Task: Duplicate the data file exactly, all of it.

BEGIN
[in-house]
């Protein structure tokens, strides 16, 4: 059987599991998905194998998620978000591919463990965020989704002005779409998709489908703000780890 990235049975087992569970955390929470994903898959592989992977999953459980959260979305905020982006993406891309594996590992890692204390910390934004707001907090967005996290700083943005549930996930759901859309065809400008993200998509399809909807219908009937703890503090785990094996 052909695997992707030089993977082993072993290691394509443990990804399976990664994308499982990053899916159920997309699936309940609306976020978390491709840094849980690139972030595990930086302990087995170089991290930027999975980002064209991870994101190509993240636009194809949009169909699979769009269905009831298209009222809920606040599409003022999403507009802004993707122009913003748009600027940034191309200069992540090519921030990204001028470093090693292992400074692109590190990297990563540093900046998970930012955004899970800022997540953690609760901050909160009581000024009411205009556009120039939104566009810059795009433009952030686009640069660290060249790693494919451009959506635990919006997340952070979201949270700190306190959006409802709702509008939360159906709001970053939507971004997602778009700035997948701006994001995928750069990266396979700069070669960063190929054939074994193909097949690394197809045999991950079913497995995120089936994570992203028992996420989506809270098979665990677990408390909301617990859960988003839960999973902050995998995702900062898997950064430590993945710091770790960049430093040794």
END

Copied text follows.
[in-house]
């Protein structure tokens, strides 16, 4: 059987599991998905194998998620978000591919463990965020989704002005779409998709489908703000780890 990235049975087992569970955390929470994903898959592989992977999953459980959260979305905020982006993406891309594996590992890692204390910390934004707001907090967005996290700083943005549930996930759901859309065809400008993200998509399809909807219908009937703890503090785990094996 052909695997992707030089993977082993072993290691394509443990990804399976990664994308499982990053899916159920997309699936309940609306976020978390491709840094849980690139972030595990930086302990087995170089991290930027999975980002064209991870994101190509993240636009194809949009169909699979769009269905009831298209009222809920606040599409003022999403507009802004993707122009913003748009600027940034191309200069992540090519921030990204001028470093090693292992400074692109590190990297990563540093900046998970930012955004899970800022997540953690609760901050909160009581000024009411205009556009120039939104566009810059795009433009952030686009640069660290060249790693494919451009959506635990919006997340952070979201949270700190306190959006409802709702509008939360159906709001970053939507971004997602778009700035997948701006994001995928750069990266396979700069070669960063190929054939074994193909097949690394197809045999991950079913497995995120089936994570992203028992996420989506809270098979665990677990408390909301617990859960988003839960999973902050995998995702900062898997950064430590993945710091770790960049430093040794």